Q: We purchased our home in Tucson Estates a few years ago. As part of the landscaping, there are bougainvillea plants along a fencerow. Every summer we have battled some kind of an insect that eats the green leaves. When we begin to have the cooler temps, the insects seem to be fewer and the plants finally begin to blossom a lovely red. With our recent warm temperatures, the insects are back in abundance. I’d really like to get on top of this before next spring so that we can have healthy plants and blossoms. Is there any hope? If so, what can we do?
A: There are two known caterpillar pests of bougainvillea. Disclisioprocta stellate, aka the bougainvillea looper and the somber carpet moth, is a moth originally from Africa that is now found commonly in Hawaii and the southern United States. The adult is a small brown moth and the caterpillar is also brown and small. Loopers crawl by arching their body into a loop shape so they are easy to identify while moving. Asciodes gordialis, aka the bougainvillea caterpillar moth, is also a small brown or tan moth found in the southern states. The caterpillar is green and doesn’t loop while crawling. Both of these insects will disappear in the cool part of the year and resume activity in the warm times. Identifying them would be useful and probably fun for me so I would like to know when they begin feeding again in the spring if you don’t mind. To manage them, you will use the same strategy. You can look for caterpillars now and whenever you start to see new damage and pick them off the leaves. They are helpless off the plants. You can also spray the leaves with Bacillus thuringiensis (Bt) labeled for caterpillar pests to kill the ones you overlooked. Looking more often when you notice new damage will help. There will be periods of time when they are less active when a quick weekly examination will suffice. The insect in the photo you sent is a green lacewing and is a beneficial insect that might help with your pest management. For this reason, the Bt is a good choice because it will harm only caterpillars.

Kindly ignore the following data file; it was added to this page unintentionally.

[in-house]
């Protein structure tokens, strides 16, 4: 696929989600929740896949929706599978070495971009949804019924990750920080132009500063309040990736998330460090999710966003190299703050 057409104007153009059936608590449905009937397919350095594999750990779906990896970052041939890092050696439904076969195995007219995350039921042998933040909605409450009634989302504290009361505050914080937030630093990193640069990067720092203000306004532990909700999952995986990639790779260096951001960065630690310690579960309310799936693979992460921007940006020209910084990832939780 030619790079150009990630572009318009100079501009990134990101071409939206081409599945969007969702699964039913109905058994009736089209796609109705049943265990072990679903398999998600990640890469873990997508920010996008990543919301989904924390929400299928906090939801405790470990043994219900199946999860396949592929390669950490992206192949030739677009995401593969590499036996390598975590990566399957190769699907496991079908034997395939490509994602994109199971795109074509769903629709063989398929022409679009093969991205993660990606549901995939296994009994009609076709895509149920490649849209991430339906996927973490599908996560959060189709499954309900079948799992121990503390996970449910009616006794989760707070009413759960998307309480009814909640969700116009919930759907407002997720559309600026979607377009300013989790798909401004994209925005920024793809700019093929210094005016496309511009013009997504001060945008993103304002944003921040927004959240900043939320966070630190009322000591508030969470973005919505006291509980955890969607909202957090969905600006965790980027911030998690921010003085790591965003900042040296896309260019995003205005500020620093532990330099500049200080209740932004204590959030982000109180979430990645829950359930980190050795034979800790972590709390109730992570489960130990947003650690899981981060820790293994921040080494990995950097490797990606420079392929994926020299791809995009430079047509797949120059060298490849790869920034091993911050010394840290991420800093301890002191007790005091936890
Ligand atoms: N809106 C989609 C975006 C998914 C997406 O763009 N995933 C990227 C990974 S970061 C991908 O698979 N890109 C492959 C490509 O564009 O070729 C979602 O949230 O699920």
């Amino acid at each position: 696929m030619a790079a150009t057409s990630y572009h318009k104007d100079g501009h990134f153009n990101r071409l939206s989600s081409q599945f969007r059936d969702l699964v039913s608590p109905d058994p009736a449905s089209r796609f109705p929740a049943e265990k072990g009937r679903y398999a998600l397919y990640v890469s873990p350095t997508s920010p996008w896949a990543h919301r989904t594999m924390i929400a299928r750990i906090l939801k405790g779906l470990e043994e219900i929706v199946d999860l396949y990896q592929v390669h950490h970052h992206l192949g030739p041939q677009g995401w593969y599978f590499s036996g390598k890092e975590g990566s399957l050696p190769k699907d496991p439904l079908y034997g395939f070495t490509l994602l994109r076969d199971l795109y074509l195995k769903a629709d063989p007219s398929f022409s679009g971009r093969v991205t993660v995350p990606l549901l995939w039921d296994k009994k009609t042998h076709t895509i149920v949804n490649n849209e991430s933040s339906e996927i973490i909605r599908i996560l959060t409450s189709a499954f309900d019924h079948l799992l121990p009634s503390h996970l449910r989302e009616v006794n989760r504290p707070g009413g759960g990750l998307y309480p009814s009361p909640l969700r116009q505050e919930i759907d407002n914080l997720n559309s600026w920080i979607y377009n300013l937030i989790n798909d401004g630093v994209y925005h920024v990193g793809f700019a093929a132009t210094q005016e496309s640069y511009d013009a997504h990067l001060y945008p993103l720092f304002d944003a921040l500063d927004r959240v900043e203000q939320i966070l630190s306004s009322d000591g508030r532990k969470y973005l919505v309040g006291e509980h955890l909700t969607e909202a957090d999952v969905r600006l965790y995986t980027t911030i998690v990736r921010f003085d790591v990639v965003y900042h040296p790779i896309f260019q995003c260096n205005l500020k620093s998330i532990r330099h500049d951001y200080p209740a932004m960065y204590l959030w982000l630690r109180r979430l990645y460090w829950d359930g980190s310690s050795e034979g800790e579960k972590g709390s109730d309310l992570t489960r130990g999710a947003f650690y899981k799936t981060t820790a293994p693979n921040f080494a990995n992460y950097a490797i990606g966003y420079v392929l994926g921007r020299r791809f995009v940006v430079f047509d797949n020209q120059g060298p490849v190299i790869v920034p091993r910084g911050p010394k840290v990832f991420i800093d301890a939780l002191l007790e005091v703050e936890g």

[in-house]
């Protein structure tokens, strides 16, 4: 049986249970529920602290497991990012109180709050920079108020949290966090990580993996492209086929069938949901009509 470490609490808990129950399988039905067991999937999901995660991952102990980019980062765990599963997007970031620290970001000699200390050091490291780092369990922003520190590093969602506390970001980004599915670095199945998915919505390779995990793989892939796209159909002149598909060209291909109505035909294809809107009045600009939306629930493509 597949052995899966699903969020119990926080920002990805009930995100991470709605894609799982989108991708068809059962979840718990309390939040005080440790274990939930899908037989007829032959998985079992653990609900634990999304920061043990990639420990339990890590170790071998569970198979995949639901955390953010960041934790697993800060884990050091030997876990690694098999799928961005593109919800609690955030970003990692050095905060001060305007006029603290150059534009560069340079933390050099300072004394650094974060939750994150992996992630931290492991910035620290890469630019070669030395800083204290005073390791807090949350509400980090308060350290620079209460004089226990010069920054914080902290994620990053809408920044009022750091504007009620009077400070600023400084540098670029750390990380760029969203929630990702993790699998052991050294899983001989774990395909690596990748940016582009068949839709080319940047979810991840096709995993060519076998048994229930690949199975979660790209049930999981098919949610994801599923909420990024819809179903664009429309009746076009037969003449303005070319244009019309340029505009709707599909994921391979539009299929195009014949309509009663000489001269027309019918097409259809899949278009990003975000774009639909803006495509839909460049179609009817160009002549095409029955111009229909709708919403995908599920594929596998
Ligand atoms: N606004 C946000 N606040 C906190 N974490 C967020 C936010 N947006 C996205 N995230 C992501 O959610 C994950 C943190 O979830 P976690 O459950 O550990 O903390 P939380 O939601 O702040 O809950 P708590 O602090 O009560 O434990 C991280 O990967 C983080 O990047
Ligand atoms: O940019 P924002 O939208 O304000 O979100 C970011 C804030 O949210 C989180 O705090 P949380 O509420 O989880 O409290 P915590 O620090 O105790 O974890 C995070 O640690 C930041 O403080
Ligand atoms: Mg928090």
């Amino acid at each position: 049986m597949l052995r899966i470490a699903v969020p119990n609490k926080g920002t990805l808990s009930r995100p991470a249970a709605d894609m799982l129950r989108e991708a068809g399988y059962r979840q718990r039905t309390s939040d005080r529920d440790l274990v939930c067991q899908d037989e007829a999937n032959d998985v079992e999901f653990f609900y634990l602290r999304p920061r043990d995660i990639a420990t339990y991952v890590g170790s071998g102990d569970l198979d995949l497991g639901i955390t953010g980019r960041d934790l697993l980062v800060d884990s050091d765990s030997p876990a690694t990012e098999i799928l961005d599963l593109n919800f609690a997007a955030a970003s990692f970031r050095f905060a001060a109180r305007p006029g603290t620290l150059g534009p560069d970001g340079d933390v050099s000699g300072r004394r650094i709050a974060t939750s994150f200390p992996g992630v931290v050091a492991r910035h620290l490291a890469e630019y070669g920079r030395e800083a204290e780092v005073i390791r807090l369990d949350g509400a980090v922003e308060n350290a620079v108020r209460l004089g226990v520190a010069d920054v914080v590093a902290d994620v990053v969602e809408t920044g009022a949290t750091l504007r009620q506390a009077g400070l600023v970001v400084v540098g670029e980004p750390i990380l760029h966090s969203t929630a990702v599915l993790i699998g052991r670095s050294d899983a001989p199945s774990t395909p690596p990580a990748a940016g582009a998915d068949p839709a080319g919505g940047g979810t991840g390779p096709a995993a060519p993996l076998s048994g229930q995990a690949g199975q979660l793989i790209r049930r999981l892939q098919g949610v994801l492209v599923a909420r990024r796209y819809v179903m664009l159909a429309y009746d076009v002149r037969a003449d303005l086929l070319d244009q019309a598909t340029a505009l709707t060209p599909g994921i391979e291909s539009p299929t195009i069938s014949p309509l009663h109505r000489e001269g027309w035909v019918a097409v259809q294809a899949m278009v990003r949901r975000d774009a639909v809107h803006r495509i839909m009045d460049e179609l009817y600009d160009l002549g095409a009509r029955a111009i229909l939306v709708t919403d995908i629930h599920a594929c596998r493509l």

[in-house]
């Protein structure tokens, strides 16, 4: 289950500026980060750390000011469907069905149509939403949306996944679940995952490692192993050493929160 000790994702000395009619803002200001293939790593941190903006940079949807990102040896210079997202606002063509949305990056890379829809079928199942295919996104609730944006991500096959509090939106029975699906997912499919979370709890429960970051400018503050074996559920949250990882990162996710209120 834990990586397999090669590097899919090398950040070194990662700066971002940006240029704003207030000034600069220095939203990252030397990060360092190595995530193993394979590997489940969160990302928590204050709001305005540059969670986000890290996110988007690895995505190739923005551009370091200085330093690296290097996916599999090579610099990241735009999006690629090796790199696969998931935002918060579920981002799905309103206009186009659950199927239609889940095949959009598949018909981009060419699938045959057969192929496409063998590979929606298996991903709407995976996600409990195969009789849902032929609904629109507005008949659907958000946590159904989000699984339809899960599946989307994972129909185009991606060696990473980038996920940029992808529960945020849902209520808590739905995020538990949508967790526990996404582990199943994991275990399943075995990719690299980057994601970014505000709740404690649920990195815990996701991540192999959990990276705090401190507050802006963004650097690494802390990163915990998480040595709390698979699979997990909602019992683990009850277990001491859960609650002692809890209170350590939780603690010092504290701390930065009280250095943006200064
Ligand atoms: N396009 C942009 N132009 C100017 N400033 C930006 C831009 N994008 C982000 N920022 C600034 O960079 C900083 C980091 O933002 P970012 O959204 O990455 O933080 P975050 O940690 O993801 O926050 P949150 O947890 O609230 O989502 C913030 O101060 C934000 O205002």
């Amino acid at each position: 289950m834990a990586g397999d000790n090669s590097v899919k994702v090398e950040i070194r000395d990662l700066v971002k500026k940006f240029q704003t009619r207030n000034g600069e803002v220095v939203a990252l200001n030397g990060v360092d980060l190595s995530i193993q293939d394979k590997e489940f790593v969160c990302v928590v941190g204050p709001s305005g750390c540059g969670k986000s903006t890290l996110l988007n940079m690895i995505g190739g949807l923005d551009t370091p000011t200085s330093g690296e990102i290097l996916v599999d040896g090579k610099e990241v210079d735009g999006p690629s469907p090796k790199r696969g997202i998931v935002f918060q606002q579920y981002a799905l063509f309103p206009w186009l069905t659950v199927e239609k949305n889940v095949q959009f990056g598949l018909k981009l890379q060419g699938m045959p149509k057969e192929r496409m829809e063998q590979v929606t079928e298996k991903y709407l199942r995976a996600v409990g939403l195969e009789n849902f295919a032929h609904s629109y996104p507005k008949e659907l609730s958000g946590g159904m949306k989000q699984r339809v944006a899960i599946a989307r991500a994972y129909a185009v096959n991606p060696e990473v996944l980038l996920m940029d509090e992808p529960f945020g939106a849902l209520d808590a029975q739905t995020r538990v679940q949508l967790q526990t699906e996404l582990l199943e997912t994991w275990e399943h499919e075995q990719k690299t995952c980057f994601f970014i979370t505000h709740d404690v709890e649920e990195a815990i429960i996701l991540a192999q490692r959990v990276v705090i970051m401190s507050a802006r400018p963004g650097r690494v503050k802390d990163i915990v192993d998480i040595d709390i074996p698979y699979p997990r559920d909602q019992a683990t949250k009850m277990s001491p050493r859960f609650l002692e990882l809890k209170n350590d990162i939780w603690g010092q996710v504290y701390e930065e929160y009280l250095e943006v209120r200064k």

Peter L. Warren is the urban horticulture agent for the Pima County Cooperative Extension and the University of Arizona. Email questions and photos to email@example.com